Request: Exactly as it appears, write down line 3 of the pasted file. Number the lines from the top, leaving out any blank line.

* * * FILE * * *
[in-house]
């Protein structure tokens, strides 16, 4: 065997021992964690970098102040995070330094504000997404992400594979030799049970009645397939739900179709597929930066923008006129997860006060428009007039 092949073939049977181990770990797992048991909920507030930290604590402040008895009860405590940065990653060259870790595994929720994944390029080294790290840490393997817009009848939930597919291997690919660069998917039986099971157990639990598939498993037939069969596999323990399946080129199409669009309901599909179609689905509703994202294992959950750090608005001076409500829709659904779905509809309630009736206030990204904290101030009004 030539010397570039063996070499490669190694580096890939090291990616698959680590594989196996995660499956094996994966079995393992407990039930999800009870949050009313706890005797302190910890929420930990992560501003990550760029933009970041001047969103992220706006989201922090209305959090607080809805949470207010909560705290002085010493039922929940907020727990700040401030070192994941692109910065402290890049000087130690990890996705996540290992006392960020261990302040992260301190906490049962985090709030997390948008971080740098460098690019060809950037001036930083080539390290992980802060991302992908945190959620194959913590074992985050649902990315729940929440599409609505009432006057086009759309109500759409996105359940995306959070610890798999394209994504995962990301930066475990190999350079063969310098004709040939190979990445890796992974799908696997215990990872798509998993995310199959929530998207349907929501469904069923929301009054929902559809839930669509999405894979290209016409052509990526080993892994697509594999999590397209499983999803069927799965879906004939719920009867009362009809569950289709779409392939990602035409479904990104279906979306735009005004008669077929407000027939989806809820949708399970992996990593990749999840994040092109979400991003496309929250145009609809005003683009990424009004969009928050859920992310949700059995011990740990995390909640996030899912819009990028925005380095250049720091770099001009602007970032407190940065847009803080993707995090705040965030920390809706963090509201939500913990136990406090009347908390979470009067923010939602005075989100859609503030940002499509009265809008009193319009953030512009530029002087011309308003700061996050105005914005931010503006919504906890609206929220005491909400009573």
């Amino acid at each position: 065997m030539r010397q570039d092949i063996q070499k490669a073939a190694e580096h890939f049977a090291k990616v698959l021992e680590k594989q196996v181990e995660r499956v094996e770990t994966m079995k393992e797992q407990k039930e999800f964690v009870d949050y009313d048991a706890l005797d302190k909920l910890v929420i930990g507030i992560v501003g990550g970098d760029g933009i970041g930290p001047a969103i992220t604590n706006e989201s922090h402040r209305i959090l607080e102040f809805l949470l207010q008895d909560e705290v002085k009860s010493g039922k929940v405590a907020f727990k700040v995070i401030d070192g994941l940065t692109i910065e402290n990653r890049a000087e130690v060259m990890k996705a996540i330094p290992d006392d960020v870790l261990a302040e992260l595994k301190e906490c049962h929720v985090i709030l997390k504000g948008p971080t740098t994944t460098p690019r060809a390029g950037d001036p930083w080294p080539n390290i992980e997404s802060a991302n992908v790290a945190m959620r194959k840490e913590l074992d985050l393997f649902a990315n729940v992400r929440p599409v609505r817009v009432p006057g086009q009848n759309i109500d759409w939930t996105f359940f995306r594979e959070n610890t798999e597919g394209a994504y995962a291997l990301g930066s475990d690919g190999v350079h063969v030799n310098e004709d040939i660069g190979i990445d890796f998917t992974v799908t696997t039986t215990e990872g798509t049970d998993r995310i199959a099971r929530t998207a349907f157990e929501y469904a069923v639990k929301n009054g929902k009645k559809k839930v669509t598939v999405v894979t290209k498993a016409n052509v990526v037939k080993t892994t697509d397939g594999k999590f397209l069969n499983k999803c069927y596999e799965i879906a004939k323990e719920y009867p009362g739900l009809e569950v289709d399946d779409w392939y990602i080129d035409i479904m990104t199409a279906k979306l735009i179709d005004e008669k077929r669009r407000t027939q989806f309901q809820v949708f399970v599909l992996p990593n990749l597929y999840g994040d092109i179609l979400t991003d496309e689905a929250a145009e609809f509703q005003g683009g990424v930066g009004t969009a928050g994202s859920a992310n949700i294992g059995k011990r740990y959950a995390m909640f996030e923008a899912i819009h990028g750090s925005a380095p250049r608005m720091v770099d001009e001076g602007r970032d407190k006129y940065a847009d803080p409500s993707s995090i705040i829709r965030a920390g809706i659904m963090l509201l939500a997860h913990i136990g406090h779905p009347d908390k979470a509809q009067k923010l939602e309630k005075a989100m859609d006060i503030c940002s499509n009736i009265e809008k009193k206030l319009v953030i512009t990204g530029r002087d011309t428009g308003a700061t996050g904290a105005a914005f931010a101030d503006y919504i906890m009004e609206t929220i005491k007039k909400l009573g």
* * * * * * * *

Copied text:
């Amino acid at each position: 065997m030539r010397q570039d092949i063996q070499k490669a073939a190694e580096h890939f049977a090291k990616v698959l021992e680590k594989q196996v181990e995660r499956v094996e770990t994966m079995k393992e797992q407990k039930e999800f964690v009870d949050y009313d048991a706890l005797d302190k909920l910890v929420i930990g507030i992560v501003g990550g970098d760029g933009i970041g930290p001047a969103i992220t604590n706006e989201s922090h402040r209305i959090l607080e102040f809805l949470l207010q008895d909560e705290v002085k009860s010493g039922k929940v405590a907020f727990k700040v995070i401030d070192g994941l940065t692109i910065e402290n990653r890049a000087e130690v060259m990890k996705a996540i330094p290992d006392d960020v870790l261990a302040e992260l595994k301190e906490c049962h929720v985090i709030l997390k504000g948008p971080t740098t994944t460098p690019r060809a390029g950037d001036p930083w080294p080539n390290i992980e997404s802060a991302n992908v790290a945190m959620r194959k840490e913590l074992d985050l393997f649902a990315n729940v992400r929440p599409v609505r817009v009432p006057g086009q009848n759309i109500d759409w939930t996105f359940f995306r594979e959070n610890t798999e597919g394209a994504y995962a291997l990301g930066s475990d690919g190999v350079h063969v030799n310098e004709d040939i660069g190979i990445d890796f998917t992974v799908t696997t039986t215990e990872g798509t049970d998993r995310i199959a099971r929530t998207a349907f157990e929501y469904a069923v639990k929301n009054g929902k009645k559809k839930v669509t598939v999405v894979t290209k498993a016409n052509v990526v037939k080993t892994t697509d397939g594999k999590f397209l069969n499983k999803c069927y596999e799965i879906a004939k323990e719920y009867p009362g739900l009809e569950v289709d399946d779409w392939y990602i080129d035409i479904m990104t199409a279906k979306l735009i179709d005004e008669k077929r669009r407000t027939q989806f309901q809820v949708f399970v599909l992996p990593n990749l597929y999840g994040d092109i179609l979400t991003d496309e689905a929250a145009e609809f509703q005003g683009g990424v930066g009004t969009a928050g994202s859920a992310n949700i294992g059995k011990r740990y959950a995390m909640f996030e923008a899912i819009h990028g750090s925005a380095p250049r608005m720091v770099d001009e001076g602007r970032d407190k006129y940065a847009d803080p409500s993707s995090i705040i829709r965030a920390g809706i659904m963090l509201l939500a997860h913990i136990g406090h779905p009347d908390k979470a509809q009067k923010l939602e309630k005075a989100m859609d006060i503030c940002s499509n009736i009265e809008k009193k206030l319009v953030i512009t990204g530029r002087d011309t428009g308003a700061t996050g904290a105005a914005f931010a101030d503006y919504i906890m009004e609206t929220i005491k007039k909400l009573g």